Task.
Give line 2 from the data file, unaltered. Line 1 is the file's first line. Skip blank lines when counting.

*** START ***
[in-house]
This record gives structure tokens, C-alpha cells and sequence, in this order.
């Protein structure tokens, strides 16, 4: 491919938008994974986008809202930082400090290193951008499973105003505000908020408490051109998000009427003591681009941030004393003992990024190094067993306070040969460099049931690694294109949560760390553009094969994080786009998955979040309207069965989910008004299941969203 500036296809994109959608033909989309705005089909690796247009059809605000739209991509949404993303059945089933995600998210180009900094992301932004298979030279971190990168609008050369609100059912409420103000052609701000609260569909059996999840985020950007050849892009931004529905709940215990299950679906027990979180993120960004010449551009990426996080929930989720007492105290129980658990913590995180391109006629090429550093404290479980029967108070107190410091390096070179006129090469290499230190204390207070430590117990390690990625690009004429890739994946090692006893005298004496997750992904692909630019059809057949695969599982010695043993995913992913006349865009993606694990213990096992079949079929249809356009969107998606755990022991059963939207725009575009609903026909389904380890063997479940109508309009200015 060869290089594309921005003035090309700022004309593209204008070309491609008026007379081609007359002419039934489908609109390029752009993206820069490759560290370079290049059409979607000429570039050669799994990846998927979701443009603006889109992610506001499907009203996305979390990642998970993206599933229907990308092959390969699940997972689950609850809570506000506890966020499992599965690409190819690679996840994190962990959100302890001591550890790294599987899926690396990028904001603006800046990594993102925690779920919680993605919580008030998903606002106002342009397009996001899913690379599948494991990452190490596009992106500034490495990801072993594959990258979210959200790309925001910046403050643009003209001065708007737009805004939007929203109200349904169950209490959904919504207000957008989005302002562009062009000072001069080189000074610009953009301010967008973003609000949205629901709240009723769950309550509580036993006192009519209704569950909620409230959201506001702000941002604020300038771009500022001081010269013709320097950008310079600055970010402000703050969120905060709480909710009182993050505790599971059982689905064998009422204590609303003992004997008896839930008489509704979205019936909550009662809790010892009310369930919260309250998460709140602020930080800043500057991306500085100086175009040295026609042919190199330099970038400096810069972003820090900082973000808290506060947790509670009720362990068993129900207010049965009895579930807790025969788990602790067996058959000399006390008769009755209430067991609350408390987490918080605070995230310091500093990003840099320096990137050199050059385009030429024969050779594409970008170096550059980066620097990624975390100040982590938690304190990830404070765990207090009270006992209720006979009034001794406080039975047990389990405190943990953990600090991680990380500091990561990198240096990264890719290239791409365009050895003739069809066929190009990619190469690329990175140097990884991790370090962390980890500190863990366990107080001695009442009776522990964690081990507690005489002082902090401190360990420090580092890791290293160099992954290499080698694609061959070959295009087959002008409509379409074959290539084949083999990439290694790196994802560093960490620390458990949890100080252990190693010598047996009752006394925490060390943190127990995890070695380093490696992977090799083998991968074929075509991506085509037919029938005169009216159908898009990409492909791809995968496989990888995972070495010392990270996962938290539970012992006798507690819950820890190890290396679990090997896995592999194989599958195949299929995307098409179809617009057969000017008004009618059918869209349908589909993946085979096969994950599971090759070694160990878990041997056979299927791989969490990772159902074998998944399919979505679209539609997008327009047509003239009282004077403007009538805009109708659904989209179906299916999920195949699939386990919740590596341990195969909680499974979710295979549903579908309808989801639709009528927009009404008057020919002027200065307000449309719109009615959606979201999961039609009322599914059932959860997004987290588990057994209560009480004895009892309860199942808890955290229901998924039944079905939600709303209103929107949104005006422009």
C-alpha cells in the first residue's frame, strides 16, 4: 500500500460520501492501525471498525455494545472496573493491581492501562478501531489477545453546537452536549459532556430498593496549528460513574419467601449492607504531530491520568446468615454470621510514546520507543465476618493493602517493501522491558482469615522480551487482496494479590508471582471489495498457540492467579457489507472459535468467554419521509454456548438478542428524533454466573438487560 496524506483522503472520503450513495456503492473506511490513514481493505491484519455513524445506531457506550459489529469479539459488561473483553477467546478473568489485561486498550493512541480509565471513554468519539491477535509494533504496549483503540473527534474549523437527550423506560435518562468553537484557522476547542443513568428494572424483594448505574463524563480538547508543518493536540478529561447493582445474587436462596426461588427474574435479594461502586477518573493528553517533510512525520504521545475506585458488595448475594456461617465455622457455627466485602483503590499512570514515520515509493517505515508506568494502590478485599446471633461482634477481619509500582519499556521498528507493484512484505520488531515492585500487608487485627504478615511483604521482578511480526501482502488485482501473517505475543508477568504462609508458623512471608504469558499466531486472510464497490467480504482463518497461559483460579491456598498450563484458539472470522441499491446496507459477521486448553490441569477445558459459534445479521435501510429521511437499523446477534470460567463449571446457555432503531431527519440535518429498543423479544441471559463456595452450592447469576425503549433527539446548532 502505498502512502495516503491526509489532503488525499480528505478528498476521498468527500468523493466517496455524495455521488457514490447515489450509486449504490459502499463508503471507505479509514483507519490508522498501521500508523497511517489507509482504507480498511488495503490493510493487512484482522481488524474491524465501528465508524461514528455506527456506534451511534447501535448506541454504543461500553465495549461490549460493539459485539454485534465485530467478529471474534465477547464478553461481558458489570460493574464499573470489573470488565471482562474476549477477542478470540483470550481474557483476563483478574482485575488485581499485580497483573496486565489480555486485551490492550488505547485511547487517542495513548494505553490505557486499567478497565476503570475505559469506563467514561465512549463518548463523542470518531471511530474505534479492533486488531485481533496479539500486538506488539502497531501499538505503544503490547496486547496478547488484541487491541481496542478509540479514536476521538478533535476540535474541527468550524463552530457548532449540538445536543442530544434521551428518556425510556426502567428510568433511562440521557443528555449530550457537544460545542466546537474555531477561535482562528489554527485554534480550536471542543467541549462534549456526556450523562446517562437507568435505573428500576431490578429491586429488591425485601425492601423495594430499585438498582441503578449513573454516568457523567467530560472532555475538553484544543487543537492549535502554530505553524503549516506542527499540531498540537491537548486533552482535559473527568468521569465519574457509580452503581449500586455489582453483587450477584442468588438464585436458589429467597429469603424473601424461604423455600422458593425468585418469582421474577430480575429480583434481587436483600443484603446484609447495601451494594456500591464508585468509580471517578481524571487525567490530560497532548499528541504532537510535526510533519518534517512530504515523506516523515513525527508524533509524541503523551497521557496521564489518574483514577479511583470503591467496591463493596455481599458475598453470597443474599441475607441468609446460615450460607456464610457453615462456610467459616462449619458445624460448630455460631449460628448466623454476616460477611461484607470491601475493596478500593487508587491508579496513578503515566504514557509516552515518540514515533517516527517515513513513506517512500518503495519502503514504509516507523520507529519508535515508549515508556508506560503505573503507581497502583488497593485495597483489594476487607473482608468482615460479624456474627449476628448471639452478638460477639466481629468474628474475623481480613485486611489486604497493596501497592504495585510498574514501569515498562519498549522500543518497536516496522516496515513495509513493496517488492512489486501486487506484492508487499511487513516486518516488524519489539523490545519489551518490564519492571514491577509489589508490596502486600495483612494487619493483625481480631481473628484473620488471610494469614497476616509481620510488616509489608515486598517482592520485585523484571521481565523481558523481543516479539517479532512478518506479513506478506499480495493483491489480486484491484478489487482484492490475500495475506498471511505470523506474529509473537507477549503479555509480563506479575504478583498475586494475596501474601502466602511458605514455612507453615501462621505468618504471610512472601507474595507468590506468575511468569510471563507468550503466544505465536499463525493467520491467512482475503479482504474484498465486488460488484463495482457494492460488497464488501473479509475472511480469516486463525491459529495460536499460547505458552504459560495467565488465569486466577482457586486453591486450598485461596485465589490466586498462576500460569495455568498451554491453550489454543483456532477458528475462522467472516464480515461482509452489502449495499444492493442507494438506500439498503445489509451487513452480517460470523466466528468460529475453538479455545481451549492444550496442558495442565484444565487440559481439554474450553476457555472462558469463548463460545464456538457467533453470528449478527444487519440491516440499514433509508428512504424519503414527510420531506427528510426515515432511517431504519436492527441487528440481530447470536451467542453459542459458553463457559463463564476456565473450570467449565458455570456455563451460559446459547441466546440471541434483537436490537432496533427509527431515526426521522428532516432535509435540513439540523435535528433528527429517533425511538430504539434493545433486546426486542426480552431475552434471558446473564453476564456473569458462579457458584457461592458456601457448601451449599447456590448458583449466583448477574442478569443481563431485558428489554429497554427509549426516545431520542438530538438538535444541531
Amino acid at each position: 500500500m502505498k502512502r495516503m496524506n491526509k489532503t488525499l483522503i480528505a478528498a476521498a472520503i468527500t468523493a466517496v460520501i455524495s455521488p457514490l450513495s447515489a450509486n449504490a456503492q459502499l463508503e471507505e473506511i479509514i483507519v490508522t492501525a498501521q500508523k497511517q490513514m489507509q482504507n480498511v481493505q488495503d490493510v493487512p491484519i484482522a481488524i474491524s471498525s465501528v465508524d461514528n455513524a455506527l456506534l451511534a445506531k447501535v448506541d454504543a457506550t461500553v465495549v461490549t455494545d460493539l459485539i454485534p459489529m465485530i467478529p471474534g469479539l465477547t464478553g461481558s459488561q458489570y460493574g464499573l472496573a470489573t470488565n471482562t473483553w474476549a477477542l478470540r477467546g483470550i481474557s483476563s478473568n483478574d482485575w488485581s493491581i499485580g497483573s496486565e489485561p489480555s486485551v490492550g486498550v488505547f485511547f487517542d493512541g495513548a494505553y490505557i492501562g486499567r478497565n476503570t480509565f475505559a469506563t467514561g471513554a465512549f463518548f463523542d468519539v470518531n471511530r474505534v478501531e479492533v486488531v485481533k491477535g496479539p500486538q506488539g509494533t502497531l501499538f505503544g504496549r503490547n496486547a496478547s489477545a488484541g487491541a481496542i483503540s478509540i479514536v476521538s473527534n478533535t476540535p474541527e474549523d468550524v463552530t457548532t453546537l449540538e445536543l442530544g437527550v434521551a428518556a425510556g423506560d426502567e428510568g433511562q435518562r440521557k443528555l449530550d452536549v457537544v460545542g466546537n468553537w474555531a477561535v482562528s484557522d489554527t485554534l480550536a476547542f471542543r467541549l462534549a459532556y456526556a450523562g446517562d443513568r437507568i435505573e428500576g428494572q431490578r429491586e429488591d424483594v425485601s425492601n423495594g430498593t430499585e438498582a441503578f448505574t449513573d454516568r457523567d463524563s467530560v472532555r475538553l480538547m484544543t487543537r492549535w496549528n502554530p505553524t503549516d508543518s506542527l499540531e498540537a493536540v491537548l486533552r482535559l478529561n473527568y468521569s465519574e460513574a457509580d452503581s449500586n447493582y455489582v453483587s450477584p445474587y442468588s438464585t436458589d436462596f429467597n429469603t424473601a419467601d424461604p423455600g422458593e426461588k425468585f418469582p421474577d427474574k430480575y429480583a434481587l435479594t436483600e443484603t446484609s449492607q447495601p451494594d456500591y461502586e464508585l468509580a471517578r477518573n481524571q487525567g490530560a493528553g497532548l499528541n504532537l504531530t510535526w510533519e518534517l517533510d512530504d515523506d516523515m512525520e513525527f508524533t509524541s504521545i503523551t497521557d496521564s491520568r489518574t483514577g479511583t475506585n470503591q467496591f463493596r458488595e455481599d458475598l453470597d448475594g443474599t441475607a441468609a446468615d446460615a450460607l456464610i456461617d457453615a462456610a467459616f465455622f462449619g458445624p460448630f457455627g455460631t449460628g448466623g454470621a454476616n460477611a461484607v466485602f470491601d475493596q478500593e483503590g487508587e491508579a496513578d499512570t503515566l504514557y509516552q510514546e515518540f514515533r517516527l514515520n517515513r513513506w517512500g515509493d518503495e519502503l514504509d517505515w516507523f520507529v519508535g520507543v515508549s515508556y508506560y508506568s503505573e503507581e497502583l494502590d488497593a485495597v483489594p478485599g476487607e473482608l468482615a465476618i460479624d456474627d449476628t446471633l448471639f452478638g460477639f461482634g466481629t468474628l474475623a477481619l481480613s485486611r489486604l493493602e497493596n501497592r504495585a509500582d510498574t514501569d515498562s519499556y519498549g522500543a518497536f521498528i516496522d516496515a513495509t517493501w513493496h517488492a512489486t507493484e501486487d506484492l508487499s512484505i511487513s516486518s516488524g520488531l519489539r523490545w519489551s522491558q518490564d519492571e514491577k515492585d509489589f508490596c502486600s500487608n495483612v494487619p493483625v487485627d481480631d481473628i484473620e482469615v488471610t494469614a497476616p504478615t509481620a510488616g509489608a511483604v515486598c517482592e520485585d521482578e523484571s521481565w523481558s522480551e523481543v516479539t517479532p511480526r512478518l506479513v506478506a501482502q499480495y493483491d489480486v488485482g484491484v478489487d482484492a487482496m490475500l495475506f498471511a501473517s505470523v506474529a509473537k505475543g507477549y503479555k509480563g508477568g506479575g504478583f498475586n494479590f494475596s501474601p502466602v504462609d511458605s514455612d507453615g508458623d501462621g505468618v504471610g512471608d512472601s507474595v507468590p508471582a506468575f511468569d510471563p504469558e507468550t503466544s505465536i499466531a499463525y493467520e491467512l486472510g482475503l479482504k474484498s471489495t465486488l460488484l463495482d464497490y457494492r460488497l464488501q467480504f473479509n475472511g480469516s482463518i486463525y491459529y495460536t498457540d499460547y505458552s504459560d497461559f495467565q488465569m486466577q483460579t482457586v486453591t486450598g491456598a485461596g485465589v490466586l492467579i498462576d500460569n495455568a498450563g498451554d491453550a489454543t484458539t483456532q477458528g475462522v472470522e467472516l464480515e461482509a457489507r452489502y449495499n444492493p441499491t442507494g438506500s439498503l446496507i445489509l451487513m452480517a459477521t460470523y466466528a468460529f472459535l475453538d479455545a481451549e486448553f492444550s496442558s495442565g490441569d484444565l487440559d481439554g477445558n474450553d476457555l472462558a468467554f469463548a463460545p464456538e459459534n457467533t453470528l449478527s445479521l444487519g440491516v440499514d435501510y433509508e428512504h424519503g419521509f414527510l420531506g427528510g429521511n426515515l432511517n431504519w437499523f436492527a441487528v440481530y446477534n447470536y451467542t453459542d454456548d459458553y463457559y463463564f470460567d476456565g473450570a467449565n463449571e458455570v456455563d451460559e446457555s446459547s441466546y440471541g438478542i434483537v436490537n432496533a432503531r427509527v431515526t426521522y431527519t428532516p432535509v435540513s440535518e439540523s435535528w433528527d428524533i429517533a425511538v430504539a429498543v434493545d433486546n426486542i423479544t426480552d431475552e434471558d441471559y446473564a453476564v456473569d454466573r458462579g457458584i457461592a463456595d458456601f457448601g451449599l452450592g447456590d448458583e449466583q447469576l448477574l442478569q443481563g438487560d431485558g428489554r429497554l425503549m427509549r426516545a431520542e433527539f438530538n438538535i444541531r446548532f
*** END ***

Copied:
This record gives structure tokens, C-alpha cells and sequence, in this order.